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While you were sleeping: China adds to positive tone

While you were sleeping: China adds to positive tone

(BusinessDesk) December 14 - Equities on Wall Street began the final five-day trading week of the year on a positive note amid takeover news and optimism about the global economy.

The three benchmark U.S. stock indexes were up at least 0.13% in midday trading, with the Standard & Poor’s 500 index nearing the level it was at before the failure of Lehman Brothers in September 2008.

Investors drew optimism from takeover announcements including by General Electric Co which said it would buy British oilfield services company Wellstream Holdings Plc for about 800 million pounds (US$1.3 billion).

Dell Inc agreed to buy data storage company Compellent Technologies Inc for about US$960 million in cash.

“If good things happen to GE, like buying other companies, that feeds more optimism about the U.S. market in general," Jack DeGan, chief investment officer at Harbor Advisory Corp in Portsmouth, New Hampshire, told Reuters.

Meanwhile, Wall Street’s biggest banks were set to complete their best two years in investment banking and trading, buoyed by 2010 results likely to be the second-highest ever, according to data compiled by Bloomberg News.

Bolstering optimism about economic growth worldwide was the decision by Chinese authorities to tighten lending practices rather than increase interest rates, even as the country’s inflation increased to the fastest pace in more than two years.

The central bank has told six of China's biggest lenders that a special increase in required reserves would be extended, Reuters reported, citing three industry sources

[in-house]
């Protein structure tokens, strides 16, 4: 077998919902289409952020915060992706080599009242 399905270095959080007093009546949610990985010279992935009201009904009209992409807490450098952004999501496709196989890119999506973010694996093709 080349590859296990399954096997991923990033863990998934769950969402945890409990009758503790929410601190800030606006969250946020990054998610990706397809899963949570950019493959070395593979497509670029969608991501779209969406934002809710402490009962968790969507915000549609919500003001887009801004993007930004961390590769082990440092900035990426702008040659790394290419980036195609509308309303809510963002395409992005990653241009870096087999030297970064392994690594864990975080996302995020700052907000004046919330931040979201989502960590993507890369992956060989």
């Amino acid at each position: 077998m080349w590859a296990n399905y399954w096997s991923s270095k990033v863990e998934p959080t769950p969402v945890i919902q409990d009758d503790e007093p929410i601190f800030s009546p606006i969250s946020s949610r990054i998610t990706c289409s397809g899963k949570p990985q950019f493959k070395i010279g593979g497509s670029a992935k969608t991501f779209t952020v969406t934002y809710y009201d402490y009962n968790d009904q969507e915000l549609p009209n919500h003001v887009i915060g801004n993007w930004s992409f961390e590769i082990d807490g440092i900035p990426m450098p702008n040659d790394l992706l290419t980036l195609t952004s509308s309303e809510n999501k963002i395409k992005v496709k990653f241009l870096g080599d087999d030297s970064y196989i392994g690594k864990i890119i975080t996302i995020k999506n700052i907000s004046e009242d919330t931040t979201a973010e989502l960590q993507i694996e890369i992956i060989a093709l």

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A special increase in reserves that had been due to expire this week will be renewed for three months, the sources told Reuters. That followed an official reserve requirement increase for all banks - the third in a month - that was announced on Friday.

Also expected to keep interest rates steady is the Federal Reserve, which has its final 2010 meeting tomorrow in Washington.

As a backdrop to the Fed policy meeting, Moody’s today said the latest tax package agreed to between President Obama and the Republican leadership could lead it to lower the AAA rating it has on the U.S.

The tax package has yet to receive approval in Congress.

If passed and if Moody’s changes its outlook on the U.S. rating to negative, a cut in the rating could take place in the following 12 to 18 months.

U.S. Treasuries rose, erasing their decline earlier in the session, as less American debt was submitted to the Fed in its buyback today.

“People were taken aback that the securities offered in the buybacks was only US$18 billion, way down from US$30 billion,” Charles Comiskey, head of Treasury trading at Bank of Nova Scotia in New York, told Bloomberg News. “It’s just less securities being offered, meaning people’s positions have been pared down.”

Meanwhile the greenback weakened, declining 0.4% to 83.55 yen and 1.3% to 0.9673 Swiss francs, a typical safe haven. The euro was up 1.1% at US$1.3382.

Oil futures for January delivery traded at US$89.11 a barrel as of 7:16 a.m. in New York.

Oil has gained 30% from this year’s low on May 20, though is still down 40% from the record US$147.27 reached on July 11, 2008.

Exxon Mobil Corp CEO Rex Tillerson said global oil markets were well-supplied.

"Inventory levels are still very healthy in the U.S. and other OECD [Organisation for Economic Co-operation and Development] countries," Tillerson told reporters at an event in Qatar's industrial city of Ras Laffan.

"You still have OPEC with spare capacity of something like 6 million barrels per day. I would say there's plenty of supply," he said.

In fact, OPEC was breaching its production limits the most in six years, signalling the world’s biggest suppliers were ready to pump more crude next year as oil rallied toward US$100 a barrel, according to Bloomberg.

(BusinessDesk)

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